During April’s recent Windows Insider Webcast, even Microsoft appeared to be caught out by Windows 11’s strict CPU requirements, as one of the webcast’s hosts was spotted using an unsupported CPU during the presentation.
As Claton Hendricks, a Program Manager at Microsoft, toured the webcast's audience through new features coming to Windows 11’s Task Manager in the near future, those who were not enthralled by what was on display started to notice that, despite working for Microsoft, Hendricks was actually running a CPU that is not officially supported by Windows 11; the Intel Core i7-7660U.
Notoriously, Windows 11 requires users to have a CPU that features Trusted Platform Module (TPM) 2.0, a component that was only introduced to CPUs in 2017. This means that only Intel 8th Gen Coffee Lake or AMD Zen+ and Zen 2, or newer, CPUs are officially supported by Windows 11.
Unfortunately for Hendricks, and countless users who’re stuck on Windows 10 without the option to officially upgrade, the Intel Core i7-7660 falls just outside of the window for supported hardware, meaning that, like many users, Hendricks will have had to jump through the tedious hoops of installing Windows 11 on unsupported hardware.
Analysis: Hardware requirements are hard to match
With even Microsoft’s own staff having to run Windows 11 on unsupported hardware so they can access the latest features, there’s no denying that the TPM 2.0 requirement that Windows 11 hides behind is a large hurdle to overcome for many users, as upgrading a CPU a few generations is often a costly and tedious task.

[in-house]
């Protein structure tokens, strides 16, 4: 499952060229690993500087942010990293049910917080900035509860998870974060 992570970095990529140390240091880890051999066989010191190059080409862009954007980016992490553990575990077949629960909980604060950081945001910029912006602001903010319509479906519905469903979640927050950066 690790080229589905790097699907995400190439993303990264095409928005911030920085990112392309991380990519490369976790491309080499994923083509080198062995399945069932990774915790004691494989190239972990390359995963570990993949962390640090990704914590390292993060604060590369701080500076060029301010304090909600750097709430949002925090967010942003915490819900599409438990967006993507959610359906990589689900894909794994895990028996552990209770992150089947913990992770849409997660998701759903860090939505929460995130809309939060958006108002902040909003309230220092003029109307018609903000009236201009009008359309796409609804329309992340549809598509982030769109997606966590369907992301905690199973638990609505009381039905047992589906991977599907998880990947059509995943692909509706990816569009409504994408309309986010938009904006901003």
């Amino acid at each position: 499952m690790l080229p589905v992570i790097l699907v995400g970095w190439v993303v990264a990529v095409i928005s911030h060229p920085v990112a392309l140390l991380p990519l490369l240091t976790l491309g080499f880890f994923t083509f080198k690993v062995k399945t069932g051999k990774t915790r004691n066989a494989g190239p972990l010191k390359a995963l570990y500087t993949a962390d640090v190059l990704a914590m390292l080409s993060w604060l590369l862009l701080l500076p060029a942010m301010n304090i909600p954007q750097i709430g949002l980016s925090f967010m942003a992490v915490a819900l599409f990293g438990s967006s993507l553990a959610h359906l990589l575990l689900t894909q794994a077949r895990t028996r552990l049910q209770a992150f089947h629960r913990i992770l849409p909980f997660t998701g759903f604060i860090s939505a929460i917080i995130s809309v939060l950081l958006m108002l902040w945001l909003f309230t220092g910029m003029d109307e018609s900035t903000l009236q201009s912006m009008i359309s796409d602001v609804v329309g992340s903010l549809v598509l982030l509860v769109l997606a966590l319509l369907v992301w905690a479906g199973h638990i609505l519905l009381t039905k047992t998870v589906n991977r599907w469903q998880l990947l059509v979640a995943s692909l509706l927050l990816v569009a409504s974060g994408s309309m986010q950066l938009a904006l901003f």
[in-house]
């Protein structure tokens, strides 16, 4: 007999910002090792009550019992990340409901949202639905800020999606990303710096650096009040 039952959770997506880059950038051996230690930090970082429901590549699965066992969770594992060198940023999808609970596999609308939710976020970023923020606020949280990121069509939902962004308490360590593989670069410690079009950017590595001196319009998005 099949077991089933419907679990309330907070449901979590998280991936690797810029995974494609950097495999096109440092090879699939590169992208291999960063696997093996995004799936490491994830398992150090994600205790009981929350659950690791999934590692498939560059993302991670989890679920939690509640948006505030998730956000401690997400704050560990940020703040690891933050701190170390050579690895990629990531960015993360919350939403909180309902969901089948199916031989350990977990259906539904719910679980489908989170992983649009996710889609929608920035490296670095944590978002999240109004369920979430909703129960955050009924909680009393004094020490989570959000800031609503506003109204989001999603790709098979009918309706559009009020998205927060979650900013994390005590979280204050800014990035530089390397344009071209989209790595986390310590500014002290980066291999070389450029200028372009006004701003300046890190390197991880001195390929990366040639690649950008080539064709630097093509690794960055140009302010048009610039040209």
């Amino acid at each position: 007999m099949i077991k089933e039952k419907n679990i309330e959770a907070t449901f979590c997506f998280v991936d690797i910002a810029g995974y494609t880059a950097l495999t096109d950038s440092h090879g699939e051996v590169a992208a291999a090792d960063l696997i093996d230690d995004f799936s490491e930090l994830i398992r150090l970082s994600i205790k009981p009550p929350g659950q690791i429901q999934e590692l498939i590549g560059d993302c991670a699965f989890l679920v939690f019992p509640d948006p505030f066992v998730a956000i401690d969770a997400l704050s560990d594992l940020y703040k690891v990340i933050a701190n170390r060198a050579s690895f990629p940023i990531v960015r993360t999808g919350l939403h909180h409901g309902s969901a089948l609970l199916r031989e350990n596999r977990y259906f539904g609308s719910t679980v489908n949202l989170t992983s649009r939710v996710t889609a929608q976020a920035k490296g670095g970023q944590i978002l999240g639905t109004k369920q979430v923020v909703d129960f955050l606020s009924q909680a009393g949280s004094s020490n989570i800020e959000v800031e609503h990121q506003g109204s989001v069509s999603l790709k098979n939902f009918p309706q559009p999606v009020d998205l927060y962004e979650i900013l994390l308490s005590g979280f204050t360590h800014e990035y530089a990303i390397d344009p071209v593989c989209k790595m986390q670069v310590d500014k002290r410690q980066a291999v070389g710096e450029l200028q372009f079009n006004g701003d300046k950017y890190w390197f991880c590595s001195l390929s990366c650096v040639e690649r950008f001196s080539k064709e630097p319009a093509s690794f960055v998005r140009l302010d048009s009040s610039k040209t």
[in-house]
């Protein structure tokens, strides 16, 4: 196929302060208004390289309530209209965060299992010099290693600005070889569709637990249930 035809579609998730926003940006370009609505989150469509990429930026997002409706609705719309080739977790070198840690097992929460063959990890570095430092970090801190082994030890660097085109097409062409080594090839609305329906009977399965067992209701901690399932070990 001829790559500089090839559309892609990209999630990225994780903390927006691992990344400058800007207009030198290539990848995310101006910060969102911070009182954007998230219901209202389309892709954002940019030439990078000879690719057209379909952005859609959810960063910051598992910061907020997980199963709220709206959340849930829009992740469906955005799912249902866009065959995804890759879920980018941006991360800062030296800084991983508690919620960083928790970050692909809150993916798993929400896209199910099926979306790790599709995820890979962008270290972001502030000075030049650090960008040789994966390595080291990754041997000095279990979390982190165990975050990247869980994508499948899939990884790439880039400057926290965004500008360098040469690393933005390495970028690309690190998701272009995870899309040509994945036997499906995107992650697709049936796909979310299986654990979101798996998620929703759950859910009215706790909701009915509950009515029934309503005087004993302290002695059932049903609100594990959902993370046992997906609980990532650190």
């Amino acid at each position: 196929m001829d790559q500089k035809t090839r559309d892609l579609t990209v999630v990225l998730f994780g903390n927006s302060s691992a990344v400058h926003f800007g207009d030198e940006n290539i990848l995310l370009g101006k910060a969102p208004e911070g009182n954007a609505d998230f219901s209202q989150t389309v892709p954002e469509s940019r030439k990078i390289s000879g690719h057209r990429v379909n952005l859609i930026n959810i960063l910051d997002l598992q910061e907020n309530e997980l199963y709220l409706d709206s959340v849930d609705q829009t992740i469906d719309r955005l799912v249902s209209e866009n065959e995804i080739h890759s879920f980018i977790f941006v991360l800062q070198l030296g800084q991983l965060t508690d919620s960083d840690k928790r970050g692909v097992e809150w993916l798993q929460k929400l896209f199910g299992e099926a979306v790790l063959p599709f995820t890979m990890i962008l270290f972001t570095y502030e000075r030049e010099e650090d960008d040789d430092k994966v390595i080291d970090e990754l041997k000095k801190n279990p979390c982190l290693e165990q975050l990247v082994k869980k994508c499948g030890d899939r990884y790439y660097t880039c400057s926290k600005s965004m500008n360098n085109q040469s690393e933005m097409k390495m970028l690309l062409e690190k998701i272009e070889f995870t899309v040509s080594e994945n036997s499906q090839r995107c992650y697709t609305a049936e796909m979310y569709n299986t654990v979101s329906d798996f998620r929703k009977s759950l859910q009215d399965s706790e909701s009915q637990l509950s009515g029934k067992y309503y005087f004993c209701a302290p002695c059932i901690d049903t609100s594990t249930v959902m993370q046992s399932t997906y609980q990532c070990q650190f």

Thankfully, while Microsoft is far from coming out and saying that running Windows 11 on unsupported hardware is okay to do, having the company’s own staff using unsupported hardware during an official presentation is a subtle endorsement that it is not the end of the world if you too are running Windows 11 when Microsoft says you should not be.
Interestingly, as Hendricks talked through the improvements coming to Windows 11’s Task Manager in the future, they noticeably weren’t being plagued by the watermarks that Microsoft has put in place to shame users running on unsupported hardware, indicating that they had been temporarily removed from the preview build in order to potentially spare Hendricks the shame of being caught red-handed.
Unfortunately for everyone else running Windows 11 on unsupported hardware, Microsoft still insists on littering your desktop and system settings with infuriating reminders that “system requirements are not met,” despite letting you still get away with Windows 11’s installation loophole.
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Alex has been writing since 2017, with his work seen in MSPoweruser and now TechRadar.
He's got a passion for gaming and tech, especially when it comes to Software, which is where you'll mainly see his work around these parts.
Living in Stoke, he's known to chat all about his gaming ways, and where he thinks Windows 11 should go, now that Sun Valley 2 is seemingly nowhere to be found.